Australian funds manager Vanguard has released its annual index chart tracking the performance of major asset classes over the past 30 years.
The chart shows what $10,000 would be worth now if it was invested 30 years ago and demonstrates how investors can benefit from capturing market returns when they are prepared to invest in a disciplined way over the long-term.
The Vanguard 2014 Index Chart plots the performance of each asset class with an initial $10,000 investment in Australian shares, international shares, US shares, Australian bonds, listed property and cash.
The research shows that a $10,000 investment in any one of the asset classes would have grown substantially in value over the 30-year period.
The Australian shares investment would have reached a value of $278,615, a return of 11.7% a year.
Robin Bowerman, head of market strategy and communications at Vanguard, says that at any point in time global political and market events can create a lot of market noise.
He says this is where a clear long-term plan can help investors maintain a disciplined investment strategy, and avoid responding to short-term emotional influences.
The data shows that the highest and lowest yielding asset class randomly varies from year-to-year, underscoring the risks associated with attempts to time the market.
“Investors are often tempted to try and time the market, yet they can be caught out making decisions based on the past year’s best and worst performers,” Bowerman says.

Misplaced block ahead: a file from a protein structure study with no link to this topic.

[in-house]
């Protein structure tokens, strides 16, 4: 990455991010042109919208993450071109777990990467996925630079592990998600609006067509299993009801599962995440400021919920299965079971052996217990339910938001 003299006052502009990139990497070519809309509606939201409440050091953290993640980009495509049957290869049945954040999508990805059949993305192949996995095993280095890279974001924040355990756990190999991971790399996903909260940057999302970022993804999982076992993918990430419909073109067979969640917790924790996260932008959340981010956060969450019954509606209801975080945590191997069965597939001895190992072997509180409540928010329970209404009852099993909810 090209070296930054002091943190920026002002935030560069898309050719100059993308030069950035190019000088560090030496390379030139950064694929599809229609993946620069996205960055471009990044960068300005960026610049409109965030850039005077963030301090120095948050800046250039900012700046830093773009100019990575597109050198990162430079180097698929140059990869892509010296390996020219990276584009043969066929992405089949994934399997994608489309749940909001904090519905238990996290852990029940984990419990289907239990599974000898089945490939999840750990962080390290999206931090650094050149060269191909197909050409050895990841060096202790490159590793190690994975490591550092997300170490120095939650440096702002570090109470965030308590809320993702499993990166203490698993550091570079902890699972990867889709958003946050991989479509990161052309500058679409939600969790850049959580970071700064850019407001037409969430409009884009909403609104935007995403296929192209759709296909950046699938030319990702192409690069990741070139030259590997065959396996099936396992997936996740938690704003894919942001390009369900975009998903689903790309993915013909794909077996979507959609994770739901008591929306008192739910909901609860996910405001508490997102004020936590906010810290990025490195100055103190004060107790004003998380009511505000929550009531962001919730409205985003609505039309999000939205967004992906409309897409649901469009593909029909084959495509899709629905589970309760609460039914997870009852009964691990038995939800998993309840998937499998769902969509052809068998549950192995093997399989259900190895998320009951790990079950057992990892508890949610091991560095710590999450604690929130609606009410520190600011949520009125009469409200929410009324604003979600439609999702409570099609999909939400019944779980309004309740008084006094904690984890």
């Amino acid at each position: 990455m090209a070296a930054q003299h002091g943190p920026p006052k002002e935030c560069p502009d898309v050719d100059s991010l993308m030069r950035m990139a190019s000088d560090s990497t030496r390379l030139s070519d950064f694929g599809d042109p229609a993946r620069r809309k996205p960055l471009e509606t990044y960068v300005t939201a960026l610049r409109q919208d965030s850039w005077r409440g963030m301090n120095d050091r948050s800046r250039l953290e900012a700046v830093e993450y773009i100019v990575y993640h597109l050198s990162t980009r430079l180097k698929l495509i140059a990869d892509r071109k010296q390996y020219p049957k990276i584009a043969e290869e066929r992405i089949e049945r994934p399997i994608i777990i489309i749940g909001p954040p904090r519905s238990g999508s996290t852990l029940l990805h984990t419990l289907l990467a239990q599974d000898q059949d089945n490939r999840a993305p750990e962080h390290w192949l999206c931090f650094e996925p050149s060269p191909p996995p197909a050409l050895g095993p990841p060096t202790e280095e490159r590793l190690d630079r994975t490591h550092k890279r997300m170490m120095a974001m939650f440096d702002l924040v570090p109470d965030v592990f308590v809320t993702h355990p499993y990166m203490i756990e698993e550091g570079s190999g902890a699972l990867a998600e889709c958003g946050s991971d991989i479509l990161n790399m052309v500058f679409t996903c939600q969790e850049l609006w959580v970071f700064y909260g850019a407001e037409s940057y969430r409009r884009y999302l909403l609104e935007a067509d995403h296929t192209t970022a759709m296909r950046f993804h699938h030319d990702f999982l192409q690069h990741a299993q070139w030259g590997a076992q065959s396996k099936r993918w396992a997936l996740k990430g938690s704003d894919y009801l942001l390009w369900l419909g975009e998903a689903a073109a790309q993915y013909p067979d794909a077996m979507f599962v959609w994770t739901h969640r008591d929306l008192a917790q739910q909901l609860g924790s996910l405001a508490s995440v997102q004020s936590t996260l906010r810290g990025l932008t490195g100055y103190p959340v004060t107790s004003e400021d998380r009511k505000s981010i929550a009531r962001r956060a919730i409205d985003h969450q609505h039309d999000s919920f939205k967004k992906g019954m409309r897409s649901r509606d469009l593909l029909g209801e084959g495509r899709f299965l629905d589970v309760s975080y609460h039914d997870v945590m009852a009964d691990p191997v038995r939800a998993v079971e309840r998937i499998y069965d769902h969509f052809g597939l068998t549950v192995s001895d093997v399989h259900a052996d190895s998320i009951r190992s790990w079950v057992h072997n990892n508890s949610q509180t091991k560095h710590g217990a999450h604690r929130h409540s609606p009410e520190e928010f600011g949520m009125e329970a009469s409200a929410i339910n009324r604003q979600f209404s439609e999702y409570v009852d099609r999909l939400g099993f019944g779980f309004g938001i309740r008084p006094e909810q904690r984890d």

“For example, if investors moved out of international shares in 2012 following two years of low returns they would have missed out on the 33.1% and 20.4% return in 2013 and 2014.
“The challenge for investors is to look beyond the headline performance of shares and instead build a portfolio for all-seasons based on the right mix assets that matches your personal risk tolerance, harnesses the power of diversification and helps you remain disciplined, so you can reap the benefits in the long run.”
This is the fourteenth year Vanguard has produced the index chart, with each edition tracking the performance of major asset class indices across the 30 preceding years.
The calculations do not account for transaction costs or taxes and assume the reinvestment of all income. The chart plots the rises and falls for each of the asset classes over the long-term, and reflects the balance as at June 30, 2014.
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